General Trinh is delivering papers

  by: Walter Guest



They passed the end of the old camp on the right of the road. The vegetation was not near as thick here as in the lowlands along the coast. There was little undergrowth.

"You nearly got me killed. You know that?"

"I nearly got us killed, you mean. I didn't know Charlie would have that road blocked. Last time I went that way it was open."

"Well it's closed now."

They had to stop talking as some people came toward them along the road. When they got closer Kincaid saw that they were three young Rhade women. All were topless but he was getting accustomed to that now. He had seen many like that from the bus. The women seemed to recognize Hao. They started chattering at him when they were close enough. Hao stopped when they were opposite and spoke to them for several minutes. There were many giggles and sideways glances at Kincaid as they spoke. He thought one made an obscene gesture.

When they were far enough past Hao said, "It's all clear. There are no VC in the village."

"What would we have done if it wasn't clear?"

"I don't know," Hao said, laughing. "I hadn't thought about it."

"Great. I was afraid you might not have a plan."

"Those women liked you, Steve. They wanted to take you in the bushes right there."

"All three of them?"

Hao laughed. "Sure. Get used to it. I told you our women are aggressive. And there's a shortage of men in the villages."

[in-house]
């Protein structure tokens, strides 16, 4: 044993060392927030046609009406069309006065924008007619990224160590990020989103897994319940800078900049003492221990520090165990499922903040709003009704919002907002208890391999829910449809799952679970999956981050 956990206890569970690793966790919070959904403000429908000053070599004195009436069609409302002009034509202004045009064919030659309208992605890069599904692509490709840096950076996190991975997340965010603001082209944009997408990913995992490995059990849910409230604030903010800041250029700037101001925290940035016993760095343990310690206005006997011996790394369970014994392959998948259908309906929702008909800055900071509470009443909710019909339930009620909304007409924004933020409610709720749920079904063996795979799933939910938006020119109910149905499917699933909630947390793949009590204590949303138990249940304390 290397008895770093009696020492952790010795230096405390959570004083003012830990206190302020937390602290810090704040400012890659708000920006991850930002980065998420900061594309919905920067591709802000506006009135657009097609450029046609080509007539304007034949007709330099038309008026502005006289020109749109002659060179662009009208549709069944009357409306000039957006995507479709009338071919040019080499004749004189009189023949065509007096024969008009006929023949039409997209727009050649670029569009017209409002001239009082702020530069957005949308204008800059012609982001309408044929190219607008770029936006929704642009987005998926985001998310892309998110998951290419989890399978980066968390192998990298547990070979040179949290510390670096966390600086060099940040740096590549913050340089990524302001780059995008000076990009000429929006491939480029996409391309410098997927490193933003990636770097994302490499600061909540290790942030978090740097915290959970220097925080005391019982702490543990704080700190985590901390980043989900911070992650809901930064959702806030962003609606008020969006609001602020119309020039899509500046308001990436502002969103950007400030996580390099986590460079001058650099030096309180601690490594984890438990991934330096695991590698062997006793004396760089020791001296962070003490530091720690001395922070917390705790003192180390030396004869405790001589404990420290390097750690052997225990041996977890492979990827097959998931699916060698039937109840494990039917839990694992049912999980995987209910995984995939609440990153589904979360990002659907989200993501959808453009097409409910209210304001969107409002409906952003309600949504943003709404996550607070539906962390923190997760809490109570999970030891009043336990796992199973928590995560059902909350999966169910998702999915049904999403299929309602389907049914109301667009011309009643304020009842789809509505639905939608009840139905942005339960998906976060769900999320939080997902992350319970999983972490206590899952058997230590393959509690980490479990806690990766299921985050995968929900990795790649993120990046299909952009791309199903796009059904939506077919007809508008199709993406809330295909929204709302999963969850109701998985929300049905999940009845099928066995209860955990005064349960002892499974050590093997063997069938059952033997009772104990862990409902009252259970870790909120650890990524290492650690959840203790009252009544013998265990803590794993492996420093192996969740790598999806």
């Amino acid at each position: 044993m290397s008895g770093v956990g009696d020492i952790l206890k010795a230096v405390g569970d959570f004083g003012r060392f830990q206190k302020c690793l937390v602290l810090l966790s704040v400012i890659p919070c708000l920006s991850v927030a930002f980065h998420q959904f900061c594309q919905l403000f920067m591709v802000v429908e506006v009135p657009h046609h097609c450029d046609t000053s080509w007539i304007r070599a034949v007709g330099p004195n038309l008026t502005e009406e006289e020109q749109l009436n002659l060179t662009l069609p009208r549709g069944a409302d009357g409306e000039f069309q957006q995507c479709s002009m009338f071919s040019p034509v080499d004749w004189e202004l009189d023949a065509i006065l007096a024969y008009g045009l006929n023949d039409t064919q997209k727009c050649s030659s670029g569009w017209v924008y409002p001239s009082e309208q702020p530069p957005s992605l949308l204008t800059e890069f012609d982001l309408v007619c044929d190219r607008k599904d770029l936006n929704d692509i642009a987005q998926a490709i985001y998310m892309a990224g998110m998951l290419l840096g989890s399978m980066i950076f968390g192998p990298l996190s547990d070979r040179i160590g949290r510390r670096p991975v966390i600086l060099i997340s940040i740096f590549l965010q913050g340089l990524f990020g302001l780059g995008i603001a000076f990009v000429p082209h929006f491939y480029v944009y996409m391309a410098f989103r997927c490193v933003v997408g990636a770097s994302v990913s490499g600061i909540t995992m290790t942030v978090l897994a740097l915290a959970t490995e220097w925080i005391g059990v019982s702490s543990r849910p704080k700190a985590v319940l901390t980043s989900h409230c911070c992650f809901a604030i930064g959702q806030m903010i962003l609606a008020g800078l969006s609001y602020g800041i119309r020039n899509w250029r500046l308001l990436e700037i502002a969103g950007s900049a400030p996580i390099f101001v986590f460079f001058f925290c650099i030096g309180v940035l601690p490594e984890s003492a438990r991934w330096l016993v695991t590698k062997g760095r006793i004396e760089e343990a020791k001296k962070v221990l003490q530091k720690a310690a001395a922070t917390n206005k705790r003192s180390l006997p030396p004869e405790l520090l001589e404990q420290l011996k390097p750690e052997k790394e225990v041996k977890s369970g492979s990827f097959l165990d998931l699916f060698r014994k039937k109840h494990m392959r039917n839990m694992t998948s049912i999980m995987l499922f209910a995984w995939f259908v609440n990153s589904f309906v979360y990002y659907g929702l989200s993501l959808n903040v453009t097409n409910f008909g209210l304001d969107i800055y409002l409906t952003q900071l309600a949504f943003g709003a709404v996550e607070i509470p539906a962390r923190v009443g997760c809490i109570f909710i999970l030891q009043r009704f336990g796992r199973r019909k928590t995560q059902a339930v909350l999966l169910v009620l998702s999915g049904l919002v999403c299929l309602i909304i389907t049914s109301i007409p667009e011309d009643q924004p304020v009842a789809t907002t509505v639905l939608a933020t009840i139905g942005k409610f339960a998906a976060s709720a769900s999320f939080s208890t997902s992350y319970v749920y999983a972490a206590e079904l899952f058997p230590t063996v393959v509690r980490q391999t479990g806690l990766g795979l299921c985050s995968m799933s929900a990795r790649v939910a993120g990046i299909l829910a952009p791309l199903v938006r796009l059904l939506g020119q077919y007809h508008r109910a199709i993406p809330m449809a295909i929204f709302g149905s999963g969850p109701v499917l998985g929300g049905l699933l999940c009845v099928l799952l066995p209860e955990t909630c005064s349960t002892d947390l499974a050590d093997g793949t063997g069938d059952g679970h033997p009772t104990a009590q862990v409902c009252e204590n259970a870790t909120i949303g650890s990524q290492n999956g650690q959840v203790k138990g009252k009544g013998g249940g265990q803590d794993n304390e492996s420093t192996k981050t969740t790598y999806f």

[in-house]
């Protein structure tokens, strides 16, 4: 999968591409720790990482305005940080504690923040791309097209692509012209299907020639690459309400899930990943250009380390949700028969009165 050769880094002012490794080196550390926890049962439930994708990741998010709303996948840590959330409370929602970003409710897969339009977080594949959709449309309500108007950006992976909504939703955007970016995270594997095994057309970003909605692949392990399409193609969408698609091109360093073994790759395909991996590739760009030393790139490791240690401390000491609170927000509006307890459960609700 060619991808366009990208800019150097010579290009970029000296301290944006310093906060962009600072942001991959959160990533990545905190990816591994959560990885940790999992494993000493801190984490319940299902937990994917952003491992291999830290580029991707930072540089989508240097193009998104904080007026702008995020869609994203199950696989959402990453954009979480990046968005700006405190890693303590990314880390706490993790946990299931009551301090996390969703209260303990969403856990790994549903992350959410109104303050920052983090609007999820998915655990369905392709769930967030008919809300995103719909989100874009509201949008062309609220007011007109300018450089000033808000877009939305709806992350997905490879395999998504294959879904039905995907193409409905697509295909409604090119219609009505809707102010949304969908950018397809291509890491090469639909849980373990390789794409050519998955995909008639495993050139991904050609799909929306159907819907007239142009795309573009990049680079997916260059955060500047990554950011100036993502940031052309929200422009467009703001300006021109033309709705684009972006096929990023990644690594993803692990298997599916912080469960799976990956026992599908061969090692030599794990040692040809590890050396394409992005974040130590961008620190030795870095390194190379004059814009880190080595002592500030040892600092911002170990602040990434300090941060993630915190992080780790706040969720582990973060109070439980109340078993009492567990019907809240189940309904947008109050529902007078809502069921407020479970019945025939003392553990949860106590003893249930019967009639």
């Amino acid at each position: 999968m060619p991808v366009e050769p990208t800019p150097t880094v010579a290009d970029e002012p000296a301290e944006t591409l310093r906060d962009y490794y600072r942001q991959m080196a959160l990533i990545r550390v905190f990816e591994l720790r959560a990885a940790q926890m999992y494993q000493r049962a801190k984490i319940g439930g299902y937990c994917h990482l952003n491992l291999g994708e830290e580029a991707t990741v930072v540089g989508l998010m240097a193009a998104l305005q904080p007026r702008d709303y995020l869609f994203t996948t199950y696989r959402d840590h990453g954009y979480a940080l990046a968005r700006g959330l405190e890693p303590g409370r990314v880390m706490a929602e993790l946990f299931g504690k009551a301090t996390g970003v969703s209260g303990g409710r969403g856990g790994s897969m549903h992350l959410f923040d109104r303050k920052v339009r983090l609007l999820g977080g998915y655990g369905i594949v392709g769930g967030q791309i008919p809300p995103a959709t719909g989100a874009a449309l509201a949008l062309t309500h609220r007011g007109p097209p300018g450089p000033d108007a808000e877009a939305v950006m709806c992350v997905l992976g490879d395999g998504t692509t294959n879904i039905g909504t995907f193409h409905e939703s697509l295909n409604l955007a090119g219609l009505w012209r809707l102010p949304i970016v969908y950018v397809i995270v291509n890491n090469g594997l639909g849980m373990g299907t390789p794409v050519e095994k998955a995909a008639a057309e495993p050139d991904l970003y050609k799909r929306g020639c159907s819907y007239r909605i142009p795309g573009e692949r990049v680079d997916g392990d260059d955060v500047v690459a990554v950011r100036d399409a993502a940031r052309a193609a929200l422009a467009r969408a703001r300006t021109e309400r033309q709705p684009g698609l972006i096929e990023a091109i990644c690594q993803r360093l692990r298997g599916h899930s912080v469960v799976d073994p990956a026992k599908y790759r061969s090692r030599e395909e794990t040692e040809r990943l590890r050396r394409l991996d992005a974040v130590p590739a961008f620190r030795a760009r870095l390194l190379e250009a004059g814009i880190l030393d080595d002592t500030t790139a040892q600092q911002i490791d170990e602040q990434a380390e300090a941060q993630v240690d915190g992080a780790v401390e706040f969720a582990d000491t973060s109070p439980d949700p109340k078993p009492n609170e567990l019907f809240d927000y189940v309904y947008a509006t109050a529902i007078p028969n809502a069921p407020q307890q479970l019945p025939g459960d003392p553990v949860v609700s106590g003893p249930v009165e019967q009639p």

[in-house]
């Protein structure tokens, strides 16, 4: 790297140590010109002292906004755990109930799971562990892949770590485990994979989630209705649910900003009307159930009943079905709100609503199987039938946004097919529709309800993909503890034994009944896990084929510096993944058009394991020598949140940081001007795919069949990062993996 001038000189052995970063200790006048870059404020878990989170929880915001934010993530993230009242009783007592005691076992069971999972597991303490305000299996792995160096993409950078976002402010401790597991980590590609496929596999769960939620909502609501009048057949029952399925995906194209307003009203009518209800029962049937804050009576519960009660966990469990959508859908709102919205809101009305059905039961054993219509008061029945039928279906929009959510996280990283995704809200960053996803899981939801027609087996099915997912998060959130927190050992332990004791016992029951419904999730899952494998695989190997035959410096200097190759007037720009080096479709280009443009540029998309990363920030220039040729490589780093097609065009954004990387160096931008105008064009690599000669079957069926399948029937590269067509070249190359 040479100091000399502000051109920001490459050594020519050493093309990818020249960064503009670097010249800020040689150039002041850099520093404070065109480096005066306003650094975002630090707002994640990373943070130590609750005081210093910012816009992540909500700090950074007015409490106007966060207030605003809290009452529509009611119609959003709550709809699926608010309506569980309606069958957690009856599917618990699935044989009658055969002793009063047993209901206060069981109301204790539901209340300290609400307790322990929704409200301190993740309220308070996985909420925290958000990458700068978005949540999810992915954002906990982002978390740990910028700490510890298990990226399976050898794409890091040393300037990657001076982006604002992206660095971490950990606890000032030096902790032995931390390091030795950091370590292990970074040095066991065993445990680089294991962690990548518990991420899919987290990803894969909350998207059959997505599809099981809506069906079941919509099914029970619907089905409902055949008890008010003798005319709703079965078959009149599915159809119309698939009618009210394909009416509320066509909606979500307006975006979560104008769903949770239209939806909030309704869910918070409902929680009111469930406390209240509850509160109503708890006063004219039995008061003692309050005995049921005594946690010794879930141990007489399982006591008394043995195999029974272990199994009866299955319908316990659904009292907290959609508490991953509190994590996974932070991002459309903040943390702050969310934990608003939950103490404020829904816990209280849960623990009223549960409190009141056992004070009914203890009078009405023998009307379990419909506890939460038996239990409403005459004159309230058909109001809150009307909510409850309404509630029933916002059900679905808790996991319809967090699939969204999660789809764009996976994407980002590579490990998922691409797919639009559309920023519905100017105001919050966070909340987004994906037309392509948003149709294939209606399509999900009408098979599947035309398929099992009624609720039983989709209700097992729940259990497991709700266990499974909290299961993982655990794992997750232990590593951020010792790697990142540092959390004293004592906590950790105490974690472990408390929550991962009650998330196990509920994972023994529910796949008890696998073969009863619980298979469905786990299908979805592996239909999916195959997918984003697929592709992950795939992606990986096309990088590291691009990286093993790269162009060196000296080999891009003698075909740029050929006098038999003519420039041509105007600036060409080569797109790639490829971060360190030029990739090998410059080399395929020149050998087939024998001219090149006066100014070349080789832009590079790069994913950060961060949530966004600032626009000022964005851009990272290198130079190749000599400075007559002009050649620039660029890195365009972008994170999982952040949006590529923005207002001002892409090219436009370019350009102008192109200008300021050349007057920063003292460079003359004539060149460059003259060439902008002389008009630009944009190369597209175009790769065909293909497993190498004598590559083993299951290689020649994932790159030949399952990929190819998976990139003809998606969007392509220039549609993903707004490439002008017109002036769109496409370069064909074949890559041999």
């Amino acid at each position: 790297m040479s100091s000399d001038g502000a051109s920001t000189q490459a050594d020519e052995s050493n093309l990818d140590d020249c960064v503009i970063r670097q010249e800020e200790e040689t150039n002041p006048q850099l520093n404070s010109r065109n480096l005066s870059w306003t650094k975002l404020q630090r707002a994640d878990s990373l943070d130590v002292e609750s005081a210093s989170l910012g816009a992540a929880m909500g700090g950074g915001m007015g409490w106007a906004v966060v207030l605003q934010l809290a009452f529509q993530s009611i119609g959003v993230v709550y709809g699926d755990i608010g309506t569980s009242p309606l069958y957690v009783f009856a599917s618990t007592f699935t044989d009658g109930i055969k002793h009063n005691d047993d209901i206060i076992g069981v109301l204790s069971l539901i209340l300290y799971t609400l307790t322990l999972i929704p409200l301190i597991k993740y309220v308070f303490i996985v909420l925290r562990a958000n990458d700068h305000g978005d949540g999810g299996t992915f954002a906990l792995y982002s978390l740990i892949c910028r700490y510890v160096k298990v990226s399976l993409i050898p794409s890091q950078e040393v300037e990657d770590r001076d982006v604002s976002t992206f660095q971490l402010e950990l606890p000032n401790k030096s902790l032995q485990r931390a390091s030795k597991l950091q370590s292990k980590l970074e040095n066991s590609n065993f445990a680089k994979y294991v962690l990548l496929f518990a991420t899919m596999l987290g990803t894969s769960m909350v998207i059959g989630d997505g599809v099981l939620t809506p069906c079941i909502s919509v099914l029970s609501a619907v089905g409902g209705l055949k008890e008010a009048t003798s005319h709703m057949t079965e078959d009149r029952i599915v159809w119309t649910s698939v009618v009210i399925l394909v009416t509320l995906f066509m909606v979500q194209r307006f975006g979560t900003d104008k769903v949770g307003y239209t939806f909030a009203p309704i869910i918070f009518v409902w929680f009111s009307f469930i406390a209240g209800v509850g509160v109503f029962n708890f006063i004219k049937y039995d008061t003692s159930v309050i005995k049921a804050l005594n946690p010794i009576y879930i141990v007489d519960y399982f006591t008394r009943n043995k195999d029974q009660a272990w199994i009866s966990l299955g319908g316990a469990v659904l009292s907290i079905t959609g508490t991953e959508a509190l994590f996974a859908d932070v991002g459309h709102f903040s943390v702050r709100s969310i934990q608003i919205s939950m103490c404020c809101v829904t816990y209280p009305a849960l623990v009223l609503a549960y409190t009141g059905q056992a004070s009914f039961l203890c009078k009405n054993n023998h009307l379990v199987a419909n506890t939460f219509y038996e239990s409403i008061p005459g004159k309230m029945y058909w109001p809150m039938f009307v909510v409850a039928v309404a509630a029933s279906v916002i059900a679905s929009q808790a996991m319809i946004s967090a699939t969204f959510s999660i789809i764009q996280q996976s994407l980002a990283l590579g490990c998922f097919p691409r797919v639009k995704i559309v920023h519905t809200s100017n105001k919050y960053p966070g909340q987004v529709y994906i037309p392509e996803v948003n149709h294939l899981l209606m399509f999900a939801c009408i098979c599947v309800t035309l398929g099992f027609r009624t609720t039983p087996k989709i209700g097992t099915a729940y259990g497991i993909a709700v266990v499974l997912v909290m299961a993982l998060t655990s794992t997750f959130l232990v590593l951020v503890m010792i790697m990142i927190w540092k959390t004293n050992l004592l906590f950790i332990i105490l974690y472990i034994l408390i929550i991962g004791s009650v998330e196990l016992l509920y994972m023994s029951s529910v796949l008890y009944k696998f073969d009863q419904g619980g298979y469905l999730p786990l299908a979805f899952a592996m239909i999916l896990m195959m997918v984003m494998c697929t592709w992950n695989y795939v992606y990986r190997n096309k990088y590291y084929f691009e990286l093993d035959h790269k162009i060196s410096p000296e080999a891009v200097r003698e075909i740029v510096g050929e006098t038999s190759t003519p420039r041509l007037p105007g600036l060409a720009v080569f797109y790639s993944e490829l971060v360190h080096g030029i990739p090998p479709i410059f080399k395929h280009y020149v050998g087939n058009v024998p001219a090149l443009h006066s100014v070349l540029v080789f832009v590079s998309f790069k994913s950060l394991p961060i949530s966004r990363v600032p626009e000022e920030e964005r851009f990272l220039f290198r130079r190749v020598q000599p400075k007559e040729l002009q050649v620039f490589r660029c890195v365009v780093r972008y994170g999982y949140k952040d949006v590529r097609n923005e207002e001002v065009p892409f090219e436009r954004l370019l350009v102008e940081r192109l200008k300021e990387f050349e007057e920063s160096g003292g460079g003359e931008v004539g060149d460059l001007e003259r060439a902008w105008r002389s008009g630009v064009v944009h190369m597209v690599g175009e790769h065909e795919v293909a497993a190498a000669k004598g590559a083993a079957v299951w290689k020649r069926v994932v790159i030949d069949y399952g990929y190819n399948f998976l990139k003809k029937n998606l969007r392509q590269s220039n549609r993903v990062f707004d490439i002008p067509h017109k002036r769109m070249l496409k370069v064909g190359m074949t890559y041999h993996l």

Kincaid tried to digest that. "Do they all dress like that?"

"It's our custom," Hao said. "Before the war, Rhade women went bare above the waist wherever they went. But now the GI's shout at them from trucks as they pass, or stare at them in the towns. So many of them wear clothes when they go outside their villages."

They were nearing the end of the rubber plantation on their left. Kincaid guessed they were about a mile from the highway. There were no fences around the plantation. He had seen no one working inside.

"I don't see why it should be such a big deal," Hao went on after a while. "You know, a tit is just a tit. You see one you've seen them all."

"It's our custom," Kincaid said. He was starting to get thirsty and they had brought no water. "How much farther do we go?"

"Not far now."

The dirt road turned left where the trees of the plantation ended. Kincaid saw that it was a perimeter road for the plantation. Hao didn't turn. They started onto a narrow trail barely wide enough for a single vehicle. There were tracks from a jeep on the trail. The tracks weren't fresh. Tracks left by carts were more recent.

It made Kincaid nervous to walk along the trail without a weapon in his hands. He had never done that before. "Shouldn't we assemble our rifles?" he asked.

Hao thought about it a minute before replying. "Better not," he finally said.

"Tell me something about the Rhade." Kincaid followed Hao's lead and pronounced it rah-day. "Why do the Vietnamese dislike you?"

Hao laughed a nasty laugh. "It's because they fear us. Ask the Vietnamese why they stayed out of the highlands for thousands of years and they will answer, 'Because there are tigers there.'

"It's true, there are tigers here. They are all around us."

Kincaid glanced nervously about.

"But it is the Montagnards in the highlands that the Vietnamese have always feared. That is why they stayed out. We are as one with the forests. When the Vietnamese come here, they are at our mercy."

"Okay tiger," Kincaid said. "Calm down. How many Rhade are there?"

"I don't know. I don't think anyone has ever counted us. Some say there are about a quarter of a million. But we are only one tribe of Montagnards. There are more than thirty tribes. Some of the tribes are small. Altogether there are, I don't know, maybe two million."

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